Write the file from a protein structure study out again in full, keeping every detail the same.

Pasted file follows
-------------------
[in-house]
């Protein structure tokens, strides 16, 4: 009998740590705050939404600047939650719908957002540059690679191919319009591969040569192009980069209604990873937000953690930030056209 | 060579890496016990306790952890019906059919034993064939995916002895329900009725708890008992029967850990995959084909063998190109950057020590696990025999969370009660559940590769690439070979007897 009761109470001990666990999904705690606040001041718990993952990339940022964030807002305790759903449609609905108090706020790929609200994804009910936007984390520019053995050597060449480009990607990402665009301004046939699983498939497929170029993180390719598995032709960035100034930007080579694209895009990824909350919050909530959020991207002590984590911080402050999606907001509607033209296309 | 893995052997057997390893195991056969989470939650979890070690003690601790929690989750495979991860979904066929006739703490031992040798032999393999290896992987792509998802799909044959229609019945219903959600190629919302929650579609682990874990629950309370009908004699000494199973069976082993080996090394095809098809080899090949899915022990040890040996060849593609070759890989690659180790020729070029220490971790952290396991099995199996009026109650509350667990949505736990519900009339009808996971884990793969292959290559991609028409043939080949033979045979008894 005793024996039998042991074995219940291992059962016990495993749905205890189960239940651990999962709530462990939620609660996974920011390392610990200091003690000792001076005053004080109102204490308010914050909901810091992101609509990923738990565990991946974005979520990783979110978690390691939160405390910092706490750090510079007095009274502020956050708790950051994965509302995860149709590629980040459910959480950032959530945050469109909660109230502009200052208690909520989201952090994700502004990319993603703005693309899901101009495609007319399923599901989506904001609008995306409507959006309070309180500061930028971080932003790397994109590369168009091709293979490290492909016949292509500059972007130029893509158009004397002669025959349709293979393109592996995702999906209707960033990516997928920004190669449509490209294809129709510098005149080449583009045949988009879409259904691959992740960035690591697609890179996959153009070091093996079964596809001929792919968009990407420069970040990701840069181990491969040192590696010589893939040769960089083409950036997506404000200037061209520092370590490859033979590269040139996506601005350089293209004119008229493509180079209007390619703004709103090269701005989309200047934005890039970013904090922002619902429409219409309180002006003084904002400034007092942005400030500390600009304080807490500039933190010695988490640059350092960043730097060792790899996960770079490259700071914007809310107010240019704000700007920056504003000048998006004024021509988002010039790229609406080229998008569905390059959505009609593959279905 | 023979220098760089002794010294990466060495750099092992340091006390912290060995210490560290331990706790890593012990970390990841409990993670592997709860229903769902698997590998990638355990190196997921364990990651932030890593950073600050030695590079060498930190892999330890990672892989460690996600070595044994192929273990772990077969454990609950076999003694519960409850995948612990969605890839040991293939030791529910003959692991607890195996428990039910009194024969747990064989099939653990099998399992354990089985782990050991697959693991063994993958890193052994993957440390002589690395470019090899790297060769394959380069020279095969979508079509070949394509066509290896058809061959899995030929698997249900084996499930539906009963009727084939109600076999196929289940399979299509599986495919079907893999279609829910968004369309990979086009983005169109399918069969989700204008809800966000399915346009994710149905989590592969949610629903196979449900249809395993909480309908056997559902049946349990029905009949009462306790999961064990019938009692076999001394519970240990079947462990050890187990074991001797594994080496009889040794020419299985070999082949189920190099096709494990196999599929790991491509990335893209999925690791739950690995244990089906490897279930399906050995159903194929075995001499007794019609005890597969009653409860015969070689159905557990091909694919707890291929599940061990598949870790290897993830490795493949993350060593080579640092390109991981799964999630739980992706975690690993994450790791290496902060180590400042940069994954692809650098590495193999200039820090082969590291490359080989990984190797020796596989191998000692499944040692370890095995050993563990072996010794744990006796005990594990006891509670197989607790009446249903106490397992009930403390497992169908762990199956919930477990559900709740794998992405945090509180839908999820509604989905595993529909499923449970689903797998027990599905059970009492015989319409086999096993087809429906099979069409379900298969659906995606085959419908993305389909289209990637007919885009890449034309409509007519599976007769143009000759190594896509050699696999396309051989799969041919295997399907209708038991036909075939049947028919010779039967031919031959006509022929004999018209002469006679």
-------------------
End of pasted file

[in-house]
């Protein structure tokens, strides 16, 4: 009998740590705050939404600047939650719908957002540059690679191919319009591969040569192009980069209604990873937000953690930030056209 | 060579890496016990306790952890019906059919034993064939995916002895329900009725708890008992029967850990995959084909063998190109950057020590696990025999969370009660559940590769690439070979007897 009761109470001990666990999904705690606040001041718990993952990339940022964030807002305790759903449609609905108090706020790929609200994804009910936007984390520019053995050597060449480009990607990402665009301004046939699983498939497929170029993180390719598995032709960035100034930007080579694209895009990824909350919050909530959020991207002590984590911080402050999606907001509607033209296309 | 893995052997057997390893195991056969989470939650979890070690003690601790929690989750495979991860979904066929006739703490031992040798032999393999290896992987792509998802799909044959229609019945219903959600190629919302929650579609682990874990629950309370009908004699000494199973069976082993080996090394095809098809080899090949899915022990040890040996060849593609070759890989690659180790020729070029220490971790952290396991099995199996009026109650509350667990949505736990519900009339009808996971884990793969292959290559991609028409043939080949033979045979008894 005793024996039998042991074995219940291992059962016990495993749905205890189960239940651990999962709530462990939620609660996974920011390392610990200091003690000792001076005053004080109102204490308010914050909901810091992101609509990923738990565990991946974005979520990783979110978690390691939160405390910092706490750090510079007095009274502020956050708790950051994965509302995860149709590629980040459910959480950032959530945050469109909660109230502009200052208690909520989201952090994700502004990319993603703005693309899901101009495609007319399923599901989506904001609008995306409507959006309070309180500061930028971080932003790397994109590369168009091709293979490290492909016949292509500059972007130029893509158009004397002669025959349709293979393109592996995702999906209707960033990516997928920004190669449509490209294809129709510098005149080449583009045949988009879409259904691959992740960035690591697609890179996959153009070091093996079964596809001929792919968009990407420069970040990701840069181990491969040192590696010589893939040769960089083409950036997506404000200037061209520092370590490859033979590269040139996506601005350089293209004119008229493509180079209007390619703004709103090269701005989309200047934005890039970013904090922002619902429409219409309180002006003084904002400034007092942005400030500390600009304080807490500039933190010695988490640059350092960043730097060792790899996960770079490259700071914007809310107010240019704000700007920056504003000048998006004024021509988002010039790229609406080229998008569905390059959505009609593959279905 | 023979220098760089002794010294990466060495750099092992340091006390912290060995210490560290331990706790890593012990970390990841409990993670592997709860229903769902698997590998990638355990190196997921364990990651932030890593950073600050030695590079060498930190892999330890990672892989460690996600070595044994192929273990772990077969454990609950076999003694519960409850995948612990969605890839040991293939030791529910003959692991607890195996428990039910009194024969747990064989099939653990099998399992354990089985782990050991697959693991063994993958890193052994993957440390002589690395470019090899790297060769394959380069020279095969979508079509070949394509066509290896058809061959899995030929698997249900084996499930539906009963009727084939109600076999196929289940399979299509599986495919079907893999279609829910968004369309990979086009983005169109399918069969989700204008809800966000399915346009994710149905989590592969949610629903196979449900249809395993909480309908056997559902049946349990029905009949009462306790999961064990019938009692076999001394519970240990079947462990050890187990074991001797594994080496009889040794020419299985070999082949189920190099096709494990196999599929790991491509990335893209999925690791739950690995244990089906490897279930399906050995159903194929075995001499007794019609005890597969009653409860015969070689159905557990091909694919707890291929599940061990598949870790290897993830490795493949993350060593080579640092390109991981799964999630739980992706975690690993994450790791290496902060180590400042940069994954692809650098590495193999200039820090082969590291490359080989990984190797020796596989191998000692499944040692370890095995050993563990072996010794744990006796005990594990006891509670197989607790009446249903106490397992009930403390497992169908762990199956919930477990559900709740794998992405945090509180839908999820509604989905595993529909499923449970689903797998027990599905059970009492015989319409086999096993087809429906099979069409379900298969659906995606085959419908993305389909289209990637007919885009890449034309409509007519599976007769143009000759190594896509050699696999396309051989799969041919295997399907209708038991036909075939049947028919010779039967031919031959006509022929004999018209002469006679």